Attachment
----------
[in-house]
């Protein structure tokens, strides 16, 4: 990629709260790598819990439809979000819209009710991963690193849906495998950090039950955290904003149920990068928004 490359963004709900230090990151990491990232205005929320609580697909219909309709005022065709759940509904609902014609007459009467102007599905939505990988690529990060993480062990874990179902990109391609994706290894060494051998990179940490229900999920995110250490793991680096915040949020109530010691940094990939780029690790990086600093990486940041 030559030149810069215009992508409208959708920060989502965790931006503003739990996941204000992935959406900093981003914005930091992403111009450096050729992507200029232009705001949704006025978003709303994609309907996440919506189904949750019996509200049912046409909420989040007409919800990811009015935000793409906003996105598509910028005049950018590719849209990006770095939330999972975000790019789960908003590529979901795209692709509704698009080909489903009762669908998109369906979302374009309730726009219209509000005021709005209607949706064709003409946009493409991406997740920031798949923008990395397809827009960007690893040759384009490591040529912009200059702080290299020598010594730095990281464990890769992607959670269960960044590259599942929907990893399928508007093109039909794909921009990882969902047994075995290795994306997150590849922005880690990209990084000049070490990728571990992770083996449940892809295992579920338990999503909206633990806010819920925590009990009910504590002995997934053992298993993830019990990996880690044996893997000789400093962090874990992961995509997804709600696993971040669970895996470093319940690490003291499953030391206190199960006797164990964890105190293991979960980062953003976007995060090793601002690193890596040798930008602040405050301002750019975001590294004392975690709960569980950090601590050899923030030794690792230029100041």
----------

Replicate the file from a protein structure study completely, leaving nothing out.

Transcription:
[in-house]
């Protein structure tokens, strides 16, 4: 990629709260790598819990439809979000819209009710991963690193849906495998950090039950955290904003149920990068928004 490359963004709900230090990151990491990232205005929320609580697909219909309709005022065709759940509904609902014609007459009467102007599905939505990988690529990060993480062990874990179902990109391609994706290894060494051998990179940490229900999920995110250490793991680096915040949020109530010691940094990939780029690790990086600093990486940041 030559030149810069215009992508409208959708920060989502965790931006503003739990996941204000992935959406900093981003914005930091992403111009450096050729992507200029232009705001949704006025978003709303994609309907996440919506189904949750019996509200049912046409909420989040007409919800990811009015935000793409906003996105598509910028005049950018590719849209990006770095939330999972975000790019789960908003590529979901795209692709509704698009080909489903009762669908998109369906979302374009309730726009219209509000005021709005209607949706064709003409946009493409991406997740920031798949923008990395397809827009960007690893040759384009490591040529912009200059702080290299020598010594730095990281464990890769992607959670269960960044590259599942929907990893399928508007093109039909794909921009990882969902047994075995290795994306997150590849922005880690990209990084000049070490990728571990992770083996449940892809295992579920338990999503909206633990806010819920925590009990009910504590002995997934053992298993993830019990990996880690044996893997000789400093962090874990992961995509997804709600696993971040669970895996470093319940690490003291499953030391206190199960006797164990964890105190293991979960980062953003976007995060090793601002690193890596040798930008602040405050301002750019975001590294004392975690709960569980950090601590050899923030030794690792230029100041």